Gather Information

To pitch your business to potential buyers, you need to have all of the relevant information at your fingertips. Follow this checklist to get your paperwork in order.

Three years profit and loss statements

Federal income tax returns for the business

List of furniture, fixtures and equipment (FF&E)

List of inventory and work in process if applicable

Lease and lease-related documents if real estate is leased

Property records, taxes, and last appraised value if real estate is owned

List of loans against the business (include payments and payment schedule)

Equipment leases for any leased equipment

Franchise agreement if the business is a franchise

Ensure all paperwork and financial statements are as current and accurate as possible. Presentable financial statements show prospective buyers everything your business has to offer and why it is worth the investment of their time and money.

Understanding Your Buyers

You might be surprised to find out that your potential buyer’s reasons for purchasing your business aren’t that different from the reasons you want to sell. Just as a seller’s motive to sell is about more than money, a buyer’s must be also. A more likely motive for a buyer to purchase a business is the attempt to change their current employment situation.

Your Buyer’s Profile

Understanding your buyer is a crucial part of making the sale. While money is important, it’s rarely at the top of the priority list. A serious buyer is often more interested in investing in their own future as a businessperson without working beneath another employer. Most buyers have never owned a business before and are considering a business they hadn’t thought of before it was introduced to them. A serious buyer will have realistic expectations while being willing to take the risks necessary to start their own business.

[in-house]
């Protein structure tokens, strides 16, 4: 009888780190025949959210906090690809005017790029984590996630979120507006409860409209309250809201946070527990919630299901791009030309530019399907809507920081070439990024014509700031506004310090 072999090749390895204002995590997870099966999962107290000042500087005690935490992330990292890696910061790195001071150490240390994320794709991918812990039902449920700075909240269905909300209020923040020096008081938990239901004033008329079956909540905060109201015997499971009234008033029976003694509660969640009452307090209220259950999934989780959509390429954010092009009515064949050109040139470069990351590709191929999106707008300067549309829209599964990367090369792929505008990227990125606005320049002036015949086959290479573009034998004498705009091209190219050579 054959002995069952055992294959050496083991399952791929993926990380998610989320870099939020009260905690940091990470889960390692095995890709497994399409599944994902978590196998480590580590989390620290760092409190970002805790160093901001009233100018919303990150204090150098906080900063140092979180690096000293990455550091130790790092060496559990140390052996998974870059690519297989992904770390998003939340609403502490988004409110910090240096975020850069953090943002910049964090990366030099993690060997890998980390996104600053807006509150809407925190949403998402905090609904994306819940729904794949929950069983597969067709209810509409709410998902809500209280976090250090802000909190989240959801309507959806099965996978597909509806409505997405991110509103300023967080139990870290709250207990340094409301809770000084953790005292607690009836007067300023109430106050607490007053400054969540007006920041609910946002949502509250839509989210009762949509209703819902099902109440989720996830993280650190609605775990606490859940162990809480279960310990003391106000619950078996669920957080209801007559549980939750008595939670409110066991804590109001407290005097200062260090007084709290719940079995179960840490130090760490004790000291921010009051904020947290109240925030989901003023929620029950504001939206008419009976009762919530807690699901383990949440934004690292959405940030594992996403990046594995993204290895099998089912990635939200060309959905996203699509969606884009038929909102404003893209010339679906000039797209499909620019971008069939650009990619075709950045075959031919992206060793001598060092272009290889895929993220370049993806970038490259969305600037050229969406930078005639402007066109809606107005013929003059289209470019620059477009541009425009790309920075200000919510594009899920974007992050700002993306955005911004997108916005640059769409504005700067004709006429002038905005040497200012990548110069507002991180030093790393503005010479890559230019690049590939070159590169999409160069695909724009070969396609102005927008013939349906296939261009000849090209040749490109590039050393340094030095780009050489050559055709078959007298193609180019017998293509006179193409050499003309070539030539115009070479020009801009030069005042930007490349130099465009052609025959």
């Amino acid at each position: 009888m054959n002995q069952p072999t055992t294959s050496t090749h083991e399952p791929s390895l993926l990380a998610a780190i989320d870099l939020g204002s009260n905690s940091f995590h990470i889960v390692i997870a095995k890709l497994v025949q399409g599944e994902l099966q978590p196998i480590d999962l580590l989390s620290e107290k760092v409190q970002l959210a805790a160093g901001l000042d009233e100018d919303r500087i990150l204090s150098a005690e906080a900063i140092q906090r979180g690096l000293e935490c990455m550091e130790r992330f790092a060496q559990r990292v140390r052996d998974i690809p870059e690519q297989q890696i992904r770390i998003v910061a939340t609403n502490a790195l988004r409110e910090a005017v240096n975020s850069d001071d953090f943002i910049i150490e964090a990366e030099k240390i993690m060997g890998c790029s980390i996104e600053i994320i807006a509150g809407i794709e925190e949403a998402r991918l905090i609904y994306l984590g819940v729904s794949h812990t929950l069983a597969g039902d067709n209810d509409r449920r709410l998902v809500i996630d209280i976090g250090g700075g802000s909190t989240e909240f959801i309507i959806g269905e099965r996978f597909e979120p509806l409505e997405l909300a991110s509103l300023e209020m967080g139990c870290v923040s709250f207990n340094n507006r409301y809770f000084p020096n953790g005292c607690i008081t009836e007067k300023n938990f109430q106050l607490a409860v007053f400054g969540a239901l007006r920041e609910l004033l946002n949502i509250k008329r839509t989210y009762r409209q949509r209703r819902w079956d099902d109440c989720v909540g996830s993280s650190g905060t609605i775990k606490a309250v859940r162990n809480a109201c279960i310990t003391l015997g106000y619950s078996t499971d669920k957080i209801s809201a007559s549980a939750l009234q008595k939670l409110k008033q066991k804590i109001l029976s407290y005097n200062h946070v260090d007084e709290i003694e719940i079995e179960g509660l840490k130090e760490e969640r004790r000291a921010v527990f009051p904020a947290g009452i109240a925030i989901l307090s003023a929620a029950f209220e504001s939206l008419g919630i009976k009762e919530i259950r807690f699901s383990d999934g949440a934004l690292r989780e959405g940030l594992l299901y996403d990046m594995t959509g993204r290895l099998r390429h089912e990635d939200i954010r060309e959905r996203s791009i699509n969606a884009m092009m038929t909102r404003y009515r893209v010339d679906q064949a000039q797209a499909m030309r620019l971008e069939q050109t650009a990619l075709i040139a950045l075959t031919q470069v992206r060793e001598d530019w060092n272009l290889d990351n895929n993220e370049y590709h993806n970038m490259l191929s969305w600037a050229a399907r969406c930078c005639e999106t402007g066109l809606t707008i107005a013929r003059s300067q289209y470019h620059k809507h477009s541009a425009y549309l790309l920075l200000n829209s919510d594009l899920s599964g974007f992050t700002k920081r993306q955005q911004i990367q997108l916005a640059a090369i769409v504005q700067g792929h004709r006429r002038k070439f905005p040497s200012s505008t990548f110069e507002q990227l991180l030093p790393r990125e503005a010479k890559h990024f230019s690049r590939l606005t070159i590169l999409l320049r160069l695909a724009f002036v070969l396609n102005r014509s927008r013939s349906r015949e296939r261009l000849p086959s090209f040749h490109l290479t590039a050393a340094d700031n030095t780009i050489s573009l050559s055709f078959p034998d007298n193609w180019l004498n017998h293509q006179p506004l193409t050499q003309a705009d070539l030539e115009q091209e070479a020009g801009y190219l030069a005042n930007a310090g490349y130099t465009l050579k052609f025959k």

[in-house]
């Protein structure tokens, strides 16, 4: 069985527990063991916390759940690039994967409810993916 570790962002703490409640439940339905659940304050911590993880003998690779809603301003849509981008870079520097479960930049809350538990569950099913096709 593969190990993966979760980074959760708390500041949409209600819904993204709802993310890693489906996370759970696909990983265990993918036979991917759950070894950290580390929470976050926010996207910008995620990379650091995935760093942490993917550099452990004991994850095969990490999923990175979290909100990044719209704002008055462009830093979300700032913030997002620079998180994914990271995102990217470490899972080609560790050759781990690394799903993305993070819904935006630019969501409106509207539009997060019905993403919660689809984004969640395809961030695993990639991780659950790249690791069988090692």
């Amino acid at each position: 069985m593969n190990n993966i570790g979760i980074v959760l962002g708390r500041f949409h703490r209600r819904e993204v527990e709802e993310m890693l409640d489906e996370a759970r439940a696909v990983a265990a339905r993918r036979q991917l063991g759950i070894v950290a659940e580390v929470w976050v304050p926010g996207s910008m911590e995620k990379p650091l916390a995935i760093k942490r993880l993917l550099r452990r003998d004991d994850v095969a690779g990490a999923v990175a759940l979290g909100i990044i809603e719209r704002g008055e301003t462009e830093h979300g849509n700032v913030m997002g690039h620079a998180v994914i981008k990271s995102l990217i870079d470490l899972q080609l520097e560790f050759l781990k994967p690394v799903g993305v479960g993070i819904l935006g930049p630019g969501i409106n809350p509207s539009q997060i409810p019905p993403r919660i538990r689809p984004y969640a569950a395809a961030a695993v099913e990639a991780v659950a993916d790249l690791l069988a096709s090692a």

What Buyers Want

If your buyer has serious intent to purchase your business, it’s vital to understand their expectations. Almost 50% of buyers will have less than $100,000 to invest in a business. The remaining funds will likely come from loans from family and acquaintances or professional lenders. These new business owners will need cash flow to generate income and repay these loans. You should be able to answer these questions from your potential buyer.

Preparing Your Business to Close the Deal

Your buyer is making an investment in your business and has no desire to pour significant funds into an operation that needs a serious upgrade. Everything in your business has some value and now is the time to polish those values until they shine. In the same way your business should look attractive to customers, it should appeal to potential buyers. Invest in necessary cosmetic upgrades like sign repairs, new carpet, and fresh paint.

Everything Has Value

Take additional time to prepare the unseen side of your business as well. Update your operations manual (if you don’t have one, you should create one immediately). While it’s not required to include these items in your sale, they can add significant value to your business and give a buyer more confidence in the business being a well-run operation. Don’t discount the value of customer lists, proprietary products, well-maintained equipment, secret recipes, customized software programs, or well-trained and tenured employees.

Maintain Transparency to Eliminate Surprises